China released stronger-than-expected GDP and other economic data on Monday, just a day after Xi Jinping clinched a historic third term in power following the conclusion of a major political gathering.
But foreign investors were still spooked and dumped Chinese equities in overseas markets, concerned that Xi’s tightening grip on power will lead to an escalation in Beijing’s existing policies and further dent the economy.
China’s GDP grew 3.9% in the third quarter from a year ago, beating market expectations, the National Bureau of Statistics announced on Monday. Previously, a Reuters poll of economists had expected growth of 3.4%.
That marked a pick-up from the 0.4% increase in the second quarter, when China’s economy was battered by widespread Covid lockdowns. Shanghai, the nation’s financial center and a key global trade hub, was shut down for two months in April and May.
But the newly released 3.9% growth rate was still below the annual official target that the government set earlier this year.
“The outlook remains gloomy,” said Julian Evans-Pritchard, senior China economist for Capital Economics, in a research report on Monday.
“There is no prospect of China lifting its zero-Covid policy in the near future, and we don’t expect any meaningful relaxation before 2024,” he added.
Coupled with a further weakening in global economy and a persistent slump in China’s real estate, all the headwinds will continue to pressure the Chinese economy, he said.
Evans-Pritchard expected China’s official GDP to only grow 2.5% this year and 3.5% in 2023.
Monday’s GDP data release came after a week of delay.
The economic data were initially scheduled to come out on October 18, but had been postponed without any explanation.
The ruling Communist Party held its twice-in-a-decade party congress from October 16 to October 22, during which Xi not only managed to secure a precedent-breaking third term as the party chief, but also filled the new leadership team with his staunch loyalists — a sign that Xi now has an iron grip on power.
But a number of key economic officials who are well known for being supportive of market reforms and opening up the economy were missing from the new leadership, stirring concerns about the outlook of China’s already fragile economy. The missing names include Premier Li Keqiang, Vice Premier Liu He, and central bank governor Yi Gang.
Following the revelation of the new leadership and GDP data, Hong Kong’s Hang Seng
(HSI) Index plunged on Monday and headed for its biggest losses since the 2008 global financial crisis. The index is a key gauge of overseas investor sentiment on China.
The Chinese currency also tumbled, weakening sharply against the dollar.
“It appears that the leadership reshuffle spooked foreign investors to offload their Chinese investment, sparking heavy sell-offs in Hong Kong-listed Chinese equities,” said Ken Cheung, chief Asian forex strategist at Mizuho bank.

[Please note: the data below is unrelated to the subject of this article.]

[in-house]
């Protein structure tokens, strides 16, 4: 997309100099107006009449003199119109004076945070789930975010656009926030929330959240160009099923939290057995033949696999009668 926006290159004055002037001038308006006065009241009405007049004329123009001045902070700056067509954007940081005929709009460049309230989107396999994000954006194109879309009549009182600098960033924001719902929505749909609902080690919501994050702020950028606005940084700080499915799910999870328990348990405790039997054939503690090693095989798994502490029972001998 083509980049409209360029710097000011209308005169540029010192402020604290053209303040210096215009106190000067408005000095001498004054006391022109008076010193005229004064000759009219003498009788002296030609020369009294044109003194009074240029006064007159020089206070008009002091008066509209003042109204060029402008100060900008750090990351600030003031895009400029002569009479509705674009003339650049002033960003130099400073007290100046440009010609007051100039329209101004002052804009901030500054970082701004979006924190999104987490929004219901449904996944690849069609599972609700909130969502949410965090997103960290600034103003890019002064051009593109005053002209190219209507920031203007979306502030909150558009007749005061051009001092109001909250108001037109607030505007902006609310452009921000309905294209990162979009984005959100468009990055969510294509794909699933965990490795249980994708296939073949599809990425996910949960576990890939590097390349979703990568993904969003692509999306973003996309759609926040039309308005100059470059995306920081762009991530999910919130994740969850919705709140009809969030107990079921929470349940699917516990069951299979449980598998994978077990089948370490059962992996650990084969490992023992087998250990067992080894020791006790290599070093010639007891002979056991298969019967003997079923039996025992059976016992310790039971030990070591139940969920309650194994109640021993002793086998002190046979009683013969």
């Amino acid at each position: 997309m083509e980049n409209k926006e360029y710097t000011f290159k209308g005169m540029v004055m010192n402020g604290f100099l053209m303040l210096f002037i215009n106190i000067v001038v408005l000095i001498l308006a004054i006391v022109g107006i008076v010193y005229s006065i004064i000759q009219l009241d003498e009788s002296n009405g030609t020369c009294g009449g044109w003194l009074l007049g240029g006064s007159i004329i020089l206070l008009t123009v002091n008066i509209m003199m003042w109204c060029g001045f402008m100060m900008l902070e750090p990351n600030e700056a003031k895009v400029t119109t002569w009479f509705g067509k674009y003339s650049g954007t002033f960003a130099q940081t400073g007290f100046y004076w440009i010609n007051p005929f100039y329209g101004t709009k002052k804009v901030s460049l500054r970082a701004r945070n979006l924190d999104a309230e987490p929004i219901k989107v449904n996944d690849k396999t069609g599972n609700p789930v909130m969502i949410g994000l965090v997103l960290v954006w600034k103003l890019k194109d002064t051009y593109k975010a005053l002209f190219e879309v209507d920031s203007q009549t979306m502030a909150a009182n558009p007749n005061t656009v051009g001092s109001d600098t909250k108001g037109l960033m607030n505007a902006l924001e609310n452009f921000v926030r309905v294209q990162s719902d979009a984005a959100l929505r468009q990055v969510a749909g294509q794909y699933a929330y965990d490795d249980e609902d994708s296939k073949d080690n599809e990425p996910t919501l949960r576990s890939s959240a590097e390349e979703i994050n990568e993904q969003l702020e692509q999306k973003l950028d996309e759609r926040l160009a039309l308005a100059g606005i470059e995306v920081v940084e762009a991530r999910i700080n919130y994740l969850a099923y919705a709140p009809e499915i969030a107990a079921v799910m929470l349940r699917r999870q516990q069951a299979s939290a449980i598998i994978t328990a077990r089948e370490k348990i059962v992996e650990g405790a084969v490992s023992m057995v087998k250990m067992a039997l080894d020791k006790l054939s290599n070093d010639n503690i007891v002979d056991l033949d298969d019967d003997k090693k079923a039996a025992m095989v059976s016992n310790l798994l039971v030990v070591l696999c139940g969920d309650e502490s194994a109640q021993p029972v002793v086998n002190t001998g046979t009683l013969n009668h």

Some analysts said the new leadership doesn’t bode well for the economic outlook or US-China relations.
“With the Politburo Standing Committee composed by President Xi’s close allies, market participants read the implications as President Xi’s power consolidation and the policy continuation,” Cheung said.
“It appears that foreign investors were worrying about escalation of existing policies such as zero-Covid and ‘Common Prosperity,’ as well as the China–US tension,” he added.
Mitul Kotecha, head of emerging markets strategy at TD Securities, also pointed out that the disappearance of pro-reform officials from the new leadership bodes ill for the future of China’s private sector.
“The departure of perceived pro-stimulus officials and reformers from the Politburo Standing Committee and replacement with allies of Xi, suggests that ‘Common Prosperity’ will be the overriding push of officials,” Kotecha said.
“Common Prosperity” is a campaign that Xi initiated last August to redistribute wealth and narrow the gap between rich and poor, as Xi described it. Under the banner of the campaign, Beijing has launched a sweeping crackdown on the country’s private enterprise, which shook almost every private-sector industry to its core.
On Monday, Hong Kong’s benchmark Hang Seng Index opened sharply lower and sank 6.1% in early afternoon, poised for its biggest daily decline since November 2008.
The Hang Seng Tech Index, which tracks the 30 largest technology firms listed in Hong Kong, plunged more than 8%. Alibaba
(BABA) and Tencent
(TCEHY) plummeted 10.5% and 9% respectively.
The Chinese yuan weakened sharply against the greenback. The offshore yuan currently trades at 7.269 per dollar, down 0.5% from the previous day. The onshore yuan also dropped 0.3% to 7.252 per dollar.
“The [market] reaction in our view is consistent with the reduced prospects of significant stimulus or changes to zero-Covid policy. Overall, prospects of a re-acceleration of growth are limited,” Kotecha said.
Meanwhile, the Shanghai Composite Index, which trades on the tightly controlled domestic market in China, dropped 1.3%. The tech-heavy Shenzhen Component Index lost 1.9%.
Elsewhere in Asia, Japan and Korean markets have pared early gains. The Nikkei
(N225) rose 0.5%, and the Kospi added 0.8%.